EDITORIAL: Securing America’s schools

Freedom shouldn’t be the casualty of a tragic incident

Both on the left and the right there are calls for enhancing security in schools in the wake of the Dec. 14 mass murder at Sandy Hook Elementary School in Newtown, Conn. Sen. Barbara Boxer, California Democrat, wants to deploy the National Guard to protect our classrooms. Her proposal included the establishment of a $50 million grant program that would help schools buy more metal detectors, surveillance cameras and other high-tech security measures. Turning America’s schools into fortresses isn’t the solution.

In arguing her case, Mrs. Boxer cited 258 school shooting deaths since 1999 as the reason Congress should act immediately to save the children, but the senator’s figure includes suicides and deaths of adults. Removing those, the sad tally is closer to five deaths per year out of a K-12 school population of 55.5 million. That’s far too many, but a child is several times more likely to die from a car crash or even a lightning strike than from being shot by an assailant on school grounds.

Given the rarity of such incidents, it’s vital to consider whether particular protectionist measures will produce more harm than good. According to the Centers for Disease Control and Prevention, an average of 27 children under the age of 14 die every day from causes including poisoning, fires, disease and accidents. These are all individual tragedies, but they don’t capture the spotlight. We run the risk of diverting resources from more pressing needs when addressing a high-profile community tragedy on the scale of Newtown.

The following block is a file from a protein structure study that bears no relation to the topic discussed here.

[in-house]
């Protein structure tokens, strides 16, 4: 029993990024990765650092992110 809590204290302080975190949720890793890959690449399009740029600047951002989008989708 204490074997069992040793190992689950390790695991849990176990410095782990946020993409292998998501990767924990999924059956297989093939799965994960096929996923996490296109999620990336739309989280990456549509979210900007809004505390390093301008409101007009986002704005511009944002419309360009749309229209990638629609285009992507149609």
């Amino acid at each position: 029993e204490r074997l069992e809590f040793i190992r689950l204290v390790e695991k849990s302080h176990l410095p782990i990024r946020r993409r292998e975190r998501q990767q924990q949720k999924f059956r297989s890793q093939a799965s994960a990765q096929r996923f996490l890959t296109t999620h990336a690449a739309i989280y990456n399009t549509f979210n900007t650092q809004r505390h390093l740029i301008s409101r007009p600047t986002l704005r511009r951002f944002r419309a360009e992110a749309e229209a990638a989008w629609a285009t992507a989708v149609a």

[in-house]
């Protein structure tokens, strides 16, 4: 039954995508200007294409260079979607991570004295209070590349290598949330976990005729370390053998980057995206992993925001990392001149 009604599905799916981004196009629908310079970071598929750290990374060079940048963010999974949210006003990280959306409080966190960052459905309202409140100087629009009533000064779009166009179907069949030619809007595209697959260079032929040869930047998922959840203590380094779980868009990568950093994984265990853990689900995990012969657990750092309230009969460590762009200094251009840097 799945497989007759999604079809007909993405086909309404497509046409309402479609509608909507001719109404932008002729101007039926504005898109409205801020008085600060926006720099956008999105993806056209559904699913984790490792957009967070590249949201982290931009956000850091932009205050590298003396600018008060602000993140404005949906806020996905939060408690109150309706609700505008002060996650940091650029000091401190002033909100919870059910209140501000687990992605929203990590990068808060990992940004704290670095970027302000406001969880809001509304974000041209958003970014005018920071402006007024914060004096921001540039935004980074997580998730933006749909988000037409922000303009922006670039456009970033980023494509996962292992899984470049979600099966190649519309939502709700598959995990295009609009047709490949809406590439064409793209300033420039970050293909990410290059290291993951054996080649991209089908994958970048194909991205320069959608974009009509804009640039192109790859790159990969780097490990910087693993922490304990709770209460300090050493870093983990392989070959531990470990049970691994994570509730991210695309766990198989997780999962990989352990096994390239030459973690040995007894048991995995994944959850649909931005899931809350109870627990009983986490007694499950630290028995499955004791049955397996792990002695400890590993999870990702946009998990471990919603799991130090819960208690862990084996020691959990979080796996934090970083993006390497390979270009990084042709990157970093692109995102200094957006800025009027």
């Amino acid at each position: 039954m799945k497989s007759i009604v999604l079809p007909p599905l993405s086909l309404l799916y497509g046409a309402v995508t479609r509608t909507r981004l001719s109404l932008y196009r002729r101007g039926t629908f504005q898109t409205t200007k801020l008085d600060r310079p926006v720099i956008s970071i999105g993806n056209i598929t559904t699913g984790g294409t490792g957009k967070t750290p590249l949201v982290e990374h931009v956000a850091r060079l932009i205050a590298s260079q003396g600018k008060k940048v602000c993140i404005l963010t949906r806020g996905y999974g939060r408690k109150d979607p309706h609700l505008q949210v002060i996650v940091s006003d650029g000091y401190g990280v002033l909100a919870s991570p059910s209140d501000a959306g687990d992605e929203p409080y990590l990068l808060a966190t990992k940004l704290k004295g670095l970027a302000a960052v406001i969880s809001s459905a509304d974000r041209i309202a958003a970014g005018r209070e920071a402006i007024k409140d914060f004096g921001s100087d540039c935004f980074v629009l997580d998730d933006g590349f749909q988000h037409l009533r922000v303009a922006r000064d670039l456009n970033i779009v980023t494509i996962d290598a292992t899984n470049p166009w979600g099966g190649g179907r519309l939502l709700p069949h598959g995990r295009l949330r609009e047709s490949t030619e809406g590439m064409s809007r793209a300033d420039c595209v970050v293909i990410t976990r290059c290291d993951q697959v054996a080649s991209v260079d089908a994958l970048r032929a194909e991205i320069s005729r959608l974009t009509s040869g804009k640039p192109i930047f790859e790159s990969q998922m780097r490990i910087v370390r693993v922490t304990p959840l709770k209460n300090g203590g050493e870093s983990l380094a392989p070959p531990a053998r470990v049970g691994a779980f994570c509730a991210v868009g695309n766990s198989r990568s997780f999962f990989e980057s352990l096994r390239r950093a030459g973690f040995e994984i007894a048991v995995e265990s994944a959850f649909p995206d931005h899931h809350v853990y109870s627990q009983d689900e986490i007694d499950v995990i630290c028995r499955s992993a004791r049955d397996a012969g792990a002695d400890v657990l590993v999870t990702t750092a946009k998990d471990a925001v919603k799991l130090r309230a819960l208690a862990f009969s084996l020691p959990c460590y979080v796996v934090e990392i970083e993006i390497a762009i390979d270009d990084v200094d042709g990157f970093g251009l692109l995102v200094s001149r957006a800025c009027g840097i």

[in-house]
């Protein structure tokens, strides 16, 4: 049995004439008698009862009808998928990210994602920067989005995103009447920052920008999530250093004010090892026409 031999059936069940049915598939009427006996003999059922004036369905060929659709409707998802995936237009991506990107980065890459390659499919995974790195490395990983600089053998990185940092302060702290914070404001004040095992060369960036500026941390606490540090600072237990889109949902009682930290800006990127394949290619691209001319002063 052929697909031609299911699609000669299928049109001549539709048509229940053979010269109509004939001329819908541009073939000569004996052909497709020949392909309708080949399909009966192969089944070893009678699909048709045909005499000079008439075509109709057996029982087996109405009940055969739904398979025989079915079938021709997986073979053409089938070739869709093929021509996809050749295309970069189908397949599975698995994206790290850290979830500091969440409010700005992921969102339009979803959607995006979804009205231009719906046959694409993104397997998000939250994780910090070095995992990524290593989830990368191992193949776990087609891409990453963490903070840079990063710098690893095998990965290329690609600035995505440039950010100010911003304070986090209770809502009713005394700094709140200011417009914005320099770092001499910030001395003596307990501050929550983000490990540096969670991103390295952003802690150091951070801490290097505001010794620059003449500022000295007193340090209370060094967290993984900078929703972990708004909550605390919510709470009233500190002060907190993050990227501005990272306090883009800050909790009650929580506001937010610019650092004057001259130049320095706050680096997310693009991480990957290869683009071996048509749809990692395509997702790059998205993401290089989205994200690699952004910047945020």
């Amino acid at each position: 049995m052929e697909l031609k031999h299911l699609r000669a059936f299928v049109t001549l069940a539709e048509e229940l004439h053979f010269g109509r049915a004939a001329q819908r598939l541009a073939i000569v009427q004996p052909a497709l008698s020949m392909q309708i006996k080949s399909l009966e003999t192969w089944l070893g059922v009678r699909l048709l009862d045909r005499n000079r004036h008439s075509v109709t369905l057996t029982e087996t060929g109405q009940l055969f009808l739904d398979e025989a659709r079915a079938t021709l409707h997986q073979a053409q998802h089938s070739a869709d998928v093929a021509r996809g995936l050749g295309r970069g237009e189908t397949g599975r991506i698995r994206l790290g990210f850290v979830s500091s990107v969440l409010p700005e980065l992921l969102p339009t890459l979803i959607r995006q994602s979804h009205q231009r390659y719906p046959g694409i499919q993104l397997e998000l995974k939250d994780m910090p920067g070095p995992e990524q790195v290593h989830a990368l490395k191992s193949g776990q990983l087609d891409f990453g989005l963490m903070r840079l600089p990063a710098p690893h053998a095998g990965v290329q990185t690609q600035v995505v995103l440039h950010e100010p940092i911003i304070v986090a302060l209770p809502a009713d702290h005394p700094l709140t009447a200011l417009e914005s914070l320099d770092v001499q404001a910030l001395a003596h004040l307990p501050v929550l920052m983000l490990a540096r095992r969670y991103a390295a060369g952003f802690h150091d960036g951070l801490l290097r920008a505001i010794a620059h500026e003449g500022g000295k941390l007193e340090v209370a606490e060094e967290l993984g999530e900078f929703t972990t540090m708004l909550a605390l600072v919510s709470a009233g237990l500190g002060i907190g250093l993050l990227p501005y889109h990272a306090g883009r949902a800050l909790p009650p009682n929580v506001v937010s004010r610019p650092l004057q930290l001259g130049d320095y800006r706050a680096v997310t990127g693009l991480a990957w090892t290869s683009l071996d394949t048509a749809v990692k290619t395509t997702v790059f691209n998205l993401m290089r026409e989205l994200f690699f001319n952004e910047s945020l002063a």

It’s also not clear that a government program to save the children could ever fully succeed in thwarting evil men intent on wrongdoing. As history has shown, the lack of guns doesn’t mean classrooms are safe. In 1927, a twisted person set off a bomb at a school in Bath Township, Mich., killing 38 children and six adults. If every child in America were subjected to an airport-style X-ray and pat-down search before starting a day of learning, the procedures would just push the danger zone back one step. Instead of being vulnerable in the schoolhouse, children would be at risk when they stepped off the school bus.

Though the benefits of creating maximum-security schools is questionable, the negative impact on young minds is undeniable. Surveillance cameras would watch a child’s every move from kindergarten through high school. GPS devices would track them, and biometric scanners and identification cards would ensure compliance with all attendance regulations. This normalizes a police state. Instead of learning self-reliance, kids would grow up with a state-supplied — and illusory — security blanket.

National Rifle Association CEO Wayne LaPierre infuriated the left by calling for armed guards in schools — essentially a privatized version of the idea floated by Mrs. Boxer. Mr. LaPierre rightly recognizes that the “gun-free school zone” concept has been a failure and the lack of an immediate armed response contributed to the magnitude of the Sandy Hook horror. Mr. LaPierre’s common sense gets in the way of those who would exploit tragedy to implement a ready-made anti-gun agenda.

Still, armed guards aren’t needed in every school. Measures ought to be evaluated on a case-by-case basis to stop the rare outbreaks of violence in a way that doesn’t turn places of learning into prisons.

The Washington Times

© Copyright 2014 The Washington Times, LLC. Click here for reprint permission.

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